Sequestration Prevents Repair of USS Miami

MarineLink.com
Thursday, August 08, 2013
The Los Angeles-class nuclear-powered fast-attack submarine USS Miami (SSN 755) surfaces in the North Arabian Sea during an anti-submarine warfare exercise with the Enterprise Carrier Strike Group, Nov. 11, 2007. U.S. Navy photo by Lt. Scott Miller

By Rear Adm. Richard Breckenridge, Director, Undersea Warfare

USS Miami was set ablaze by an arsonist in May 2012. The Navy recently completed a comprehensive assessment of the extensive fire damage, finding that the submarine is fully repairable from a technical perspective; however, inspections have revealed a greater scope of work than originally envisioned.

Under the financial constraints of sequestration, the Navy said it cannot afford to undertake the repairs. Sequestration effects this past year (work force limitations) coupled with the increased scope of work have combined to raise the estimated cost of repairs from $450 million to $700 million. Given the fiscal challenge facing the country and the strain that such an investment would make on the maintenance for the remainder of the fleet, the responsible decision, the Navy said, is to inactivate Miami.

A Rock and a Hard Place: A Colossal Work Effort in a Time of Fiscal Austerity

The demand signal for attack submarines is as strong as ever. Around the world, the Navy’s combatant commanders recognize the unique value provided by undersea forces, and request them in nearly double the quantity that the Navy is able to provide. So the Navy said it wants to do everything possible to maintain a robust SSN force. This impetus was the basis of its original intent to return Miami to service.

So what’s changed? USN recognized from the start that repairs to Miami presented a significant technical challenge. The type of damage was unlike anything we’d seen in recent memory, meaning the effort contained plenty of unknowns. Moreover, the planners had to recreate drawings for a ship built with different construction methods from those used today. Above and beyond the nature of the work, the pure size of the job is staggering: the anticipated scope of work is four times greater than any previous submarine repair due to damage and 50 percent larger even than that of an Engineered Overhaul, the largest and most demanding maintenance availability performed on a submarine. In times of prosperity with more flexible defense spending, sufficient resources would be available for our industrial base partners to rise and tackle this formidable challenge. However, sequestration pressures remove the needed foundation of stability to support an endeavor of this magnitude.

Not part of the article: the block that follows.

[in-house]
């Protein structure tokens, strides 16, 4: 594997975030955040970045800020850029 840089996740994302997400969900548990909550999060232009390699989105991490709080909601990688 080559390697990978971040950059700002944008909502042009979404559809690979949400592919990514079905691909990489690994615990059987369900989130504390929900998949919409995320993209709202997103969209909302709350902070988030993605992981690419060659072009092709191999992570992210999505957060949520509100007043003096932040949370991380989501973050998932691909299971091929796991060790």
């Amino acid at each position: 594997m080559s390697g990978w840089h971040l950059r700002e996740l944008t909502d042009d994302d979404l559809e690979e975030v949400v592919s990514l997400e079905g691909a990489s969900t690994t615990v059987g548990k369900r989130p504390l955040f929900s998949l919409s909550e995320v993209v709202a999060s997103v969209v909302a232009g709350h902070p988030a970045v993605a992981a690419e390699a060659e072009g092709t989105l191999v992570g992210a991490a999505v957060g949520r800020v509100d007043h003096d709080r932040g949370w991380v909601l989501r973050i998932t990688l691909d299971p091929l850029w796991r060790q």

Sequestration Effects are Real and Hampered Navy Progress This Past Year

The initial damage assessment and repair estimate came around the same time as the commencement of sequestration spending cuts. Portsmouth Naval Shipyard began Fiscal Year 2013 with a workforce tasked to full capacity; these cuts required the shipyard to implement a hiring freeze and to sharply restrict overtime, limiting their available workforce and requiring the damage assessment and planning to be shifted to Electric Boat. According to the navy, shifting the work to the world’s finest private shipbuilder is not without a cost impact.

Further, damage inspections revealed that the high temperature environment and corrosive atmosphere present during the prolonged fire caused a phenomenon known as Environmentally Assisted Cracking to occur in steel piping and fasteners used in the air, hydraulic and cooling water systems. Due to the nature of the cracking, a significant number of components in the torpedo room and auxiliary machine room would require replacement. Although the Navy was aware of the possibility of Environmentally Assisted Cracking, it was not until May 2013 that the full scope and cost was understood.

Unknown Unknowns: Future Risk Necessitates a Reset of Contingency Funds

Since the initial cost estimates were made, the Navy analyzed other recent major submarine damage repair efforts to gain insight into the accuracy of initial rough order of magnitude repair cost estimates. Data gathered from repairs to USS Hartford and USS Montpelier indicate that the final cost typically falls between 140 to 150 percent of the initial repair rough order of magnitude estimate due to unforeseen repair issues/complications. Therefore it was appropriate to apply this cost planning insight to Miami and establish responsible contingency reserves.

In addition to scope growth, this contingency funding would cover other cost growth, whether unanticipated or expected but unable to be accurately priced. For example, a known impact that cannot be accurately priced is the anticipated FY 2014 sequestration impact at Portsmouth Naval Shipyard, which will likely diminish the shipyard’s ability to provide Lead Yard Services (cranes, ventilation, electricity, service air, etc.) for Electric Boat’s execution of production work.

The Responsible Choice, and Yet a Tough One at That

The combination of these effects — sequestration effects in 2013 and the expanded scope of work — resulted in two adverse consequences: the bulk of the repair effort was pushed from FY 2013 to FY 2014, and the cost estimate increased from $450 million to $700 million.

Sequestration could levy a devastating burden on FY 2014 maintenance spending, causing the potential cancellation of up to 60 percent of scheduled availabilities. The shift in Miami repairs and the increased cost estimate means that without $390 million in additional resources in FY 2014, funding the repairs would require cancellation of dozens of remaining availabilities on surface ships and submarines. The Navy and the nation cannot afford to weaken other fleet readiness in the way that would be required to afford repairs to Miami.